Public Health Sudbury and Districts (PHSD) hasn't taken a firm stand on whether to support or shoot down a traditional Halloween evening other than encouraging families to celebrate safely.
“We know that many people are wondering what activities can and cannot happen this year,” said Dr. Penny Sutcliffe, Medical Officer of Health for PHSD, in a statement on Monday.
“While we are still navigating our first Halloween in a global pandemic, I think we can all agree that we want everyone to be safe.
“Changing celebratory traditions is hard, but we know we can’t let our guard down yet. The best thing we can do is continue to take steps to lower our risks by taking activities outdoors or online; by wearing masks and keeping a distance; and by gathering with your household members.”
The health unit added that it will continue to watch the provincial situation in the next week or so to determine if any change is required.
“Although much can change between now and the end of October, and evolving situations may require events to be postponed, cancelled, or limited, many of our traditional Halloween activities can be modified in a COVID-safe way. We encourage everyone to find ways to limit the spread of the virus and still have a happy Halloween with public health measures in place,” said the PHSD statement.
PHSD said it is safest to celebrate Halloween at home, but those who do choose to go out door-to-door should take precautions.
This would include not lingering on door steps, maintaining a two-metre distance, washing your hands often, using tongs or other devices to convey candies from a safe distance, and to stay away from homes where the outdoor lights are off.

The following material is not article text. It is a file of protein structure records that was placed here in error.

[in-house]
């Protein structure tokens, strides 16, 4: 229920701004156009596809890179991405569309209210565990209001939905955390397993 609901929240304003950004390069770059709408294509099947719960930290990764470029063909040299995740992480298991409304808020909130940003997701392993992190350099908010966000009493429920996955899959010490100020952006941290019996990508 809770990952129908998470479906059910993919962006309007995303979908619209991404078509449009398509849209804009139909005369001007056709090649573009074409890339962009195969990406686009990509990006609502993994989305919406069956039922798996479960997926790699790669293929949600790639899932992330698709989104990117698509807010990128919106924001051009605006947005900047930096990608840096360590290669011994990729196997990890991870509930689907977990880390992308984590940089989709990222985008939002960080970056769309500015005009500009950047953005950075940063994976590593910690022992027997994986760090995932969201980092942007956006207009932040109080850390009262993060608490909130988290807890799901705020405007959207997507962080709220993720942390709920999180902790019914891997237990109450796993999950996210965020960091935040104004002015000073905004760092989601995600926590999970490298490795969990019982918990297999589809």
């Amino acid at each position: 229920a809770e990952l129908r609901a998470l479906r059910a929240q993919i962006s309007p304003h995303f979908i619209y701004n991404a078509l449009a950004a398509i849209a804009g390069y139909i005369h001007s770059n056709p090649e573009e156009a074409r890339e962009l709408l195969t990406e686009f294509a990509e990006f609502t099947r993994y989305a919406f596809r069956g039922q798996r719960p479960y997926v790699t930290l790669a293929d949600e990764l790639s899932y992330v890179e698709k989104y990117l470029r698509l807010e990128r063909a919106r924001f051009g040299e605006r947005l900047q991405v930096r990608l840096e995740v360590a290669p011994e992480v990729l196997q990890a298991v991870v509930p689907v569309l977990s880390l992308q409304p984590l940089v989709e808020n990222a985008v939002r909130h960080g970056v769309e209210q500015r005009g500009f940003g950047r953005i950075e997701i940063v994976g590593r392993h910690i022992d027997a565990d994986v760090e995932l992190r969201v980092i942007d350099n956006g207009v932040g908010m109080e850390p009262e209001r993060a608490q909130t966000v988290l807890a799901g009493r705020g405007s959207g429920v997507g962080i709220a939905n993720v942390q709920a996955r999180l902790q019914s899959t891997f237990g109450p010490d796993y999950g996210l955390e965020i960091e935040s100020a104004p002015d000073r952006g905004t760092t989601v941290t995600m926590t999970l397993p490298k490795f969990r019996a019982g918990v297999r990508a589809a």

The Sudbury situation is different from several jurisdictions in Southern Ontario where the province issued a statement on Monday clearly stating that the traditional Halloween was not being recommended.
"Given the high transmission of COVID-19 in the modified Stage 2 public health unit regions of Ottawa, Peel, Toronto and York Region, traditional door-to-door trick or treating is not recommended and people should consider alternative ways to celebrate," said a statement from Dr. David Williams, Ontario's Chief Medical Officer of Health.
This can include, but is not limited to:
- Encouraging kids to dress up and participate in virtual activities and parties;
- Organizing a Halloween candy hunt with people living in their own household;
- Carving pumpkins;
- Having a movie night or sharing scary stories; and
- Decorating front lawns.
The provincial recommendation is to dress up and participate in "virtual activities and parties" and celebrate Halloween online.
The province has also suggested that children can organize a candy hunt with people living in their own household (Easter egg style). Families are also encouraged to carve pumpkins, have a Halloween movie night, share scary stories and decorate front yards.
Another Northern jurisdiction, Algoma Public Health in Sault Ste. Marie, has advised community members to be cautious and take preventive actions when planning Halloween activities.
“High-risk activities like indoor haunted houses or Halloween parties should be avoided this year,” says Dr. Marlene Spruyt, Medical Officer of Health.
“By law, indoor private gatherings must be limited to 10 people or less - the fewer the people, the lower the risk.”
Algoma Public Health has also reminded families to take precautions, avoid any close contact and stay two metres apart from others outside of their immediate households.